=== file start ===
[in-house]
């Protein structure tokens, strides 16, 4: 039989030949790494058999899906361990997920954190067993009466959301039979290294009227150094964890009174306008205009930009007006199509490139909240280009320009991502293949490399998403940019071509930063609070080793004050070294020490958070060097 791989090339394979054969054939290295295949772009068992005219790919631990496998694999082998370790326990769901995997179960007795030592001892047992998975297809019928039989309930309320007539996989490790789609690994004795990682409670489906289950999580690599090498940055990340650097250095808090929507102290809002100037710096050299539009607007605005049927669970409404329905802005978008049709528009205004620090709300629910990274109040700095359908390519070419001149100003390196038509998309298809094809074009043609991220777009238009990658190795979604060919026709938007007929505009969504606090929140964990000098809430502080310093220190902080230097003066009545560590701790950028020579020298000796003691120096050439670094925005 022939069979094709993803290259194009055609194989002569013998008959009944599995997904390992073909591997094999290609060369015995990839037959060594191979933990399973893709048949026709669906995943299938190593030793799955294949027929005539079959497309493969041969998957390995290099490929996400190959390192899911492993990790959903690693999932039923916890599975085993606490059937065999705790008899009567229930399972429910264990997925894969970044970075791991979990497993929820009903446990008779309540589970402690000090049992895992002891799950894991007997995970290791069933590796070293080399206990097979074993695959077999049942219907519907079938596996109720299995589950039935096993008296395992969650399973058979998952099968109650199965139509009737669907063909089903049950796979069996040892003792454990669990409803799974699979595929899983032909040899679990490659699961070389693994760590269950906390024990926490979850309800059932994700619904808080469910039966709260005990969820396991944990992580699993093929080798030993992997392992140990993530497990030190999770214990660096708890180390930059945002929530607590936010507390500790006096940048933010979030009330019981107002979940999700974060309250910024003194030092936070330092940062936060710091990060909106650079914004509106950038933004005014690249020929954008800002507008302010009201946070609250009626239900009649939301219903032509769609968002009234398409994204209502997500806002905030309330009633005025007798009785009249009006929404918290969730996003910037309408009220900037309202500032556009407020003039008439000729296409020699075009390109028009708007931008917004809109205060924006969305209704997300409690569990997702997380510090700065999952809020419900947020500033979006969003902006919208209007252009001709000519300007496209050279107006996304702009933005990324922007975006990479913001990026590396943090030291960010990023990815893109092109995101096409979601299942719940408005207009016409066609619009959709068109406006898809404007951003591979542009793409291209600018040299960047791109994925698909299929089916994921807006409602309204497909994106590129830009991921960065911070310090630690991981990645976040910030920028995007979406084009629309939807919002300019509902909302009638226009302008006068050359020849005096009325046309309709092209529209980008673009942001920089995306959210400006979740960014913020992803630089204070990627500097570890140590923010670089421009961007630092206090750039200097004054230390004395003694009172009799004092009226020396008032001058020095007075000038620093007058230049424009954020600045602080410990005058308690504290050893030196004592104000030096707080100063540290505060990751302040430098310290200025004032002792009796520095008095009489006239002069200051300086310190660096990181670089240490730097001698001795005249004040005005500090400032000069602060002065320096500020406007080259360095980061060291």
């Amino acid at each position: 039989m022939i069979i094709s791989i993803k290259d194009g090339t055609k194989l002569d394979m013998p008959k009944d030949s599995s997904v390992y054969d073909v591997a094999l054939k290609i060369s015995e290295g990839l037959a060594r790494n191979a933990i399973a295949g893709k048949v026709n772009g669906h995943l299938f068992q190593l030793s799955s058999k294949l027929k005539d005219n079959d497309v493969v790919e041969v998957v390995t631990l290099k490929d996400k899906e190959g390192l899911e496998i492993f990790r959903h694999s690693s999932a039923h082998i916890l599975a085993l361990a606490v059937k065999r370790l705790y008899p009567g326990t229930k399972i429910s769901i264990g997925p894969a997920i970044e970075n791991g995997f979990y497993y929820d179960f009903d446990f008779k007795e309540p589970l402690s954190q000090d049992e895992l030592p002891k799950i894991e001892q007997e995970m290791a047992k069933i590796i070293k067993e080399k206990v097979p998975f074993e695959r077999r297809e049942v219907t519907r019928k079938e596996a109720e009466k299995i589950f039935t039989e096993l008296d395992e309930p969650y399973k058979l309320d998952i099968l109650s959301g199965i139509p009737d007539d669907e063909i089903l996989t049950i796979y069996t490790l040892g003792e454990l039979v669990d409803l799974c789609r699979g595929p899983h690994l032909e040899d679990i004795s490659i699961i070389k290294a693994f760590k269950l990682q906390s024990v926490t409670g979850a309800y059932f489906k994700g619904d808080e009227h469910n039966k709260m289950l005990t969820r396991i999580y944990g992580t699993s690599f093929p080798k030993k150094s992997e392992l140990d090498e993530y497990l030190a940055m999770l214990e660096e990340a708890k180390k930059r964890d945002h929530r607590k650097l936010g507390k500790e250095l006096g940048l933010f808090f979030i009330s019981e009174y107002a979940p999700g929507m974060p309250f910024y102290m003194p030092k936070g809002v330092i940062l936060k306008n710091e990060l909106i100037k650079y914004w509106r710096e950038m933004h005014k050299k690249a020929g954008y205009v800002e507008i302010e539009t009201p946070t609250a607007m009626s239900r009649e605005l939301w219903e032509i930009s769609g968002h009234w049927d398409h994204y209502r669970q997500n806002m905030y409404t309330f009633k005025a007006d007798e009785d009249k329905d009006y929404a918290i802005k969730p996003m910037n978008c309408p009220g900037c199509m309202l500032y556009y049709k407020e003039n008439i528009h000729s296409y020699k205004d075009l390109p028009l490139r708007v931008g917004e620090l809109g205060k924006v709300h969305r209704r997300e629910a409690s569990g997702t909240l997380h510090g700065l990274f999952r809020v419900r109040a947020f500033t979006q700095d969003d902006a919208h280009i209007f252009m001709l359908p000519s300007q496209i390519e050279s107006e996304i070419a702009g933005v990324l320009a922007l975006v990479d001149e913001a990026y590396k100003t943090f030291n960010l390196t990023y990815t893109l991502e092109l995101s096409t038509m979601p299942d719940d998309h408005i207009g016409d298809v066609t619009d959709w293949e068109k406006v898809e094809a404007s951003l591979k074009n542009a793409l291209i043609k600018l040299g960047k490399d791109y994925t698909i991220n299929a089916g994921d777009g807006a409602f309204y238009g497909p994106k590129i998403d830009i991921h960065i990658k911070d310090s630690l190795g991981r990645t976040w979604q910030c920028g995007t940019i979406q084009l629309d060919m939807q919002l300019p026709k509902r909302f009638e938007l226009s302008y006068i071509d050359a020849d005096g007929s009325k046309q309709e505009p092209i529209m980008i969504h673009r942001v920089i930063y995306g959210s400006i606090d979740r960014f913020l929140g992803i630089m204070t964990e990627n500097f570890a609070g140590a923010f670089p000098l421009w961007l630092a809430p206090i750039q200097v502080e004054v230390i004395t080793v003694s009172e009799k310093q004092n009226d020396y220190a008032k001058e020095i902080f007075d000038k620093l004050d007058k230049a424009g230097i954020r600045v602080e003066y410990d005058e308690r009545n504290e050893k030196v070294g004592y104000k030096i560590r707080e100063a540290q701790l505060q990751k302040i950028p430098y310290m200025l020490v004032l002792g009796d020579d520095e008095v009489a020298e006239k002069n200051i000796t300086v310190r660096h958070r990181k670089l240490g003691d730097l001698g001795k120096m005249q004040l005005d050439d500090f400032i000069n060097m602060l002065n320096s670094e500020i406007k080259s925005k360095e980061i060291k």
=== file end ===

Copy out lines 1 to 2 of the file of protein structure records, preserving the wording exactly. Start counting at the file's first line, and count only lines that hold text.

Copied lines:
[in-house]
């Protein structure tokens, strides 16, 4: 039989030949790494058999899906361990997920954190067993009466959301039979290294009227150094964890009174306008205009930009007006199509490139909240280009320009991502293949490399998403940019071509930063609070080793004050070294020490958070060097 791989090339394979054969054939290295295949772009068992005219790919631990496998694999082998370790326990769901995997179960007795030592001892047992998975297809019928039989309930309320007539996989490790789609690994004795990682409670489906289950999580690599090498940055990340650097250095808090929507102290809002100037710096050299539009607007605005049927669970409404329905802005978008049709528009205004620090709300629910990274109040700095359908390519070419001149100003390196038509998309298809094809074009043609991220777009238009990658190795979604060919026709938007007929505009969504606090929140964990000098809430502080310093220190902080230097003066009545560590701790950028020579020298000796003691120096050439670094925005 022939069979094709993803290259194009055609194989002569013998008959009944599995997904390992073909591997094999290609060369015995990839037959060594191979933990399973893709048949026709669906995943299938190593030793799955294949027929005539079959497309493969041969998957390995290099490929996400190959390192899911492993990790959903690693999932039923916890599975085993606490059937065999705790008899009567229930399972429910264990997925894969970044970075791991979990497993929820009903446990008779309540589970402690000090049992895992002891799950894991007997995970290791069933590796070293080399206990097979074993695959077999049942219907519907079938596996109720299995589950039935096993008296395992969650399973058979998952099968109650199965139509009737669907063909089903049950796979069996040892003792454990669990409803799974699979595929899983032909040899679990490659699961070389693994760590269950906390024990926490979850309800059932994700619904808080469910039966709260005990969820396991944990992580699993093929080798030993992997392992140990993530497990030190999770214990660096708890180390930059945002929530607590936010507390500790006096940048933010979030009330019981107002979940999700974060309250910024003194030092936070330092940062936060710091990060909106650079914004509106950038933004005014690249020929954008800002507008302010009201946070609250009626239900009649939301219903032509769609968002009234398409994204209502997500806002905030309330009633005025007798009785009249009006929404918290969730996003910037309408009220900037309202500032556009407020003039008439000729296409020699075009390109028009708007931008917004809109205060924006969305209704997300409690569990997702997380510090700065999952809020419900947020500033979006969003902006919208209007252009001709000519300007496209050279107006996304702009933005990324922007975006990479913001990026590396943090030291960010990023990815893109092109995101096409979601299942719940408005207009016409066609619009959709068109406006898809404007951003591979542009793409291209600018040299960047791109994925698909299929089916994921807006409602309204497909994106590129830009991921960065911070310090630690991981990645976040910030920028995007979406084009629309939807919002300019509902909302009638226009302008006068050359020849005096009325046309309709092209529209980008673009942001920089995306959210400006979740960014913020992803630089204070990627500097570890140590923010670089421009961007630092206090750039200097004054230390004395003694009172009799004092009226020396008032001058020095007075000038620093007058230049424009954020600045602080410990005058308690504290050893030196004592104000030096707080100063540290505060990751302040430098310290200025004032002792009796520095008095009489006239002069200051300086310190660096990181670089240490730097001698001795005249004040005005500090400032000069602060002065320096500020406007080259360095980061060291």